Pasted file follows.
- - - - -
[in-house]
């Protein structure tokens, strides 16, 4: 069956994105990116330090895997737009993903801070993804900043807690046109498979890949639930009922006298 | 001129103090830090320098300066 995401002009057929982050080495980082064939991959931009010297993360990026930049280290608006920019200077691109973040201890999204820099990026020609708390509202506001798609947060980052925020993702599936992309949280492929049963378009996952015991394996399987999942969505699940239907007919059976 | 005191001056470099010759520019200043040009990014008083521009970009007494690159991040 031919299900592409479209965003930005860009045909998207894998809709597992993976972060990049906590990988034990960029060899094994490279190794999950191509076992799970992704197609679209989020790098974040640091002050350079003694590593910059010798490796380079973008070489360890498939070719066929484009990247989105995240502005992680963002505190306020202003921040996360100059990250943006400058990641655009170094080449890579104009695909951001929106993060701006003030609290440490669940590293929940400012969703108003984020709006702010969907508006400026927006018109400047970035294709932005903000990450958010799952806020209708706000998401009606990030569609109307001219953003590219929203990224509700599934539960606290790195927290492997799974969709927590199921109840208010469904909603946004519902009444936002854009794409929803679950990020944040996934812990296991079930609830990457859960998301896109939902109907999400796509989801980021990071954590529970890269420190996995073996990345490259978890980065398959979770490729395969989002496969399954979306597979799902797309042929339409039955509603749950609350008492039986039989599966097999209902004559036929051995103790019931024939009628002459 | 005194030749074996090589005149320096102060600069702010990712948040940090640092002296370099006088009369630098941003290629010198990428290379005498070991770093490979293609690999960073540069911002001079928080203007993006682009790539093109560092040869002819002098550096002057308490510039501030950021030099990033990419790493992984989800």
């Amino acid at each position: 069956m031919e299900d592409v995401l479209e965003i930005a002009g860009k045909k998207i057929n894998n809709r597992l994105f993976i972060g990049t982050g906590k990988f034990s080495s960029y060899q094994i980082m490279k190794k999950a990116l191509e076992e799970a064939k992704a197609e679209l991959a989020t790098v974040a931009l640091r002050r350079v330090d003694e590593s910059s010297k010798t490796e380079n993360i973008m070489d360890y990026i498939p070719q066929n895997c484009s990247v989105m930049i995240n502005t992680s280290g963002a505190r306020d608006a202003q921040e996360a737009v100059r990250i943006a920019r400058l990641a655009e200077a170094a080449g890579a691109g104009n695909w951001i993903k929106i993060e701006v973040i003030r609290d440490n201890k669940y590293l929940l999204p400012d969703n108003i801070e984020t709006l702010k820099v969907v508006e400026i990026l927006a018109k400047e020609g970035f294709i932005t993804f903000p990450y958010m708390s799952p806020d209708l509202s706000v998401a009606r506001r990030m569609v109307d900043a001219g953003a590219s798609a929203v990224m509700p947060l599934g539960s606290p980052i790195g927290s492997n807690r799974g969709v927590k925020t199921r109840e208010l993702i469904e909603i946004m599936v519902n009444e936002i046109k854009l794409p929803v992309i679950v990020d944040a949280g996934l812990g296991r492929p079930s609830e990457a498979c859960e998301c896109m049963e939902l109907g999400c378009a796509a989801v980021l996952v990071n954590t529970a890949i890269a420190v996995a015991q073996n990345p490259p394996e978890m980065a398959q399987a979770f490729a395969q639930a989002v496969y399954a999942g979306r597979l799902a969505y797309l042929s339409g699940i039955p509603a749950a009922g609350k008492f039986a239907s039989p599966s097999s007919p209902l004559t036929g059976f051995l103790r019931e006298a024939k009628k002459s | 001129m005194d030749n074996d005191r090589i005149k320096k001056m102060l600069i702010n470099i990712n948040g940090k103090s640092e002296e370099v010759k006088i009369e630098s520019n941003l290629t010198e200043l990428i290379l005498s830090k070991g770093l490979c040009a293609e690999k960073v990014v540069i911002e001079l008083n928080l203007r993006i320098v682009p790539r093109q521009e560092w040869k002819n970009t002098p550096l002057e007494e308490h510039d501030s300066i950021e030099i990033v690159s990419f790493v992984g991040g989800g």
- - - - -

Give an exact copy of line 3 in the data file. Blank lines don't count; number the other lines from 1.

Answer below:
């Amino acid at each position: 069956m031919e299900d592409v995401l479209e965003i930005a002009g860009k045909k998207i057929n894998n809709r597992l994105f993976i972060g990049t982050g906590k990988f034990s080495s960029y060899q094994i980082m490279k190794k999950a990116l191509e076992e799970a064939k992704a197609e679209l991959a989020t790098v974040a931009l640091r002050r350079v330090d003694e590593s910059s010297k010798t490796e380079n993360i973008m070489d360890y990026i498939p070719q066929n895997c484009s990247v989105m930049i995240n502005t992680s280290g963002a505190r306020d608006a202003q921040e996360a737009v100059r990250i943006a920019r400058l990641a655009e200077a170094a080449g890579a691109g104009n695909w951001i993903k929106i993060e701006v973040i003030r609290d440490n201890k669940y590293l929940l999204p400012d969703n108003i801070e984020t709006l702010k820099v969907v508006e400026i990026l927006a018109k400047e020609g970035f294709i932005t993804f903000p990450y958010m708390s799952p806020d209708l509202s706000v998401a009606r506001r990030m569609v109307d900043a001219g953003a590219s798609a929203v990224m509700p947060l599934g539960s606290p980052i790195g927290s492997n807690r799974g969709v927590k925020t199921r109840e208010l993702i469904e909603i946004m599936v519902n009444e936002i046109k854009l794409p929803v992309i679950v990020d944040a949280g996934l812990g296991r492929p079930s609830e990457a498979c859960e998301c896109m049963e939902l109907g999400c378009a796509a989801v980021l996952v990071n954590t529970a890949i890269a420190v996995a015991q073996n990345p490259p394996e978890m980065a398959q399987a979770f490729a395969q639930a989002v496969y399954a999942g979306r597979l799902a969505y797309l042929s339409g699940i039955p509603a749950a009922g609350k008492f039986a239907s039989p599966s097999s007919p209902l004559t036929g059976f051995l103790r019931e006298a024939k009628k002459s | 001129m005194d030749n074996d005191r090589i005149k320096k001056m102060l600069i702010n470099i990712n948040g940090k103090s640092e002296e370099v010759k006088i009369e630098s520019n941003l290629t010198e200043l990428i290379l005498s830090k070991g770093l490979c040009a293609e690999k960073v990014v540069i911002e001079l008083n928080l203007r993006i320098v682009p790539r093109q521009e560092w040869k002819n970009t002098p550096l002057e007494e308490h510039d501030s300066i950021e030099i990033v690159s990419f790493v992984g991040g989800g």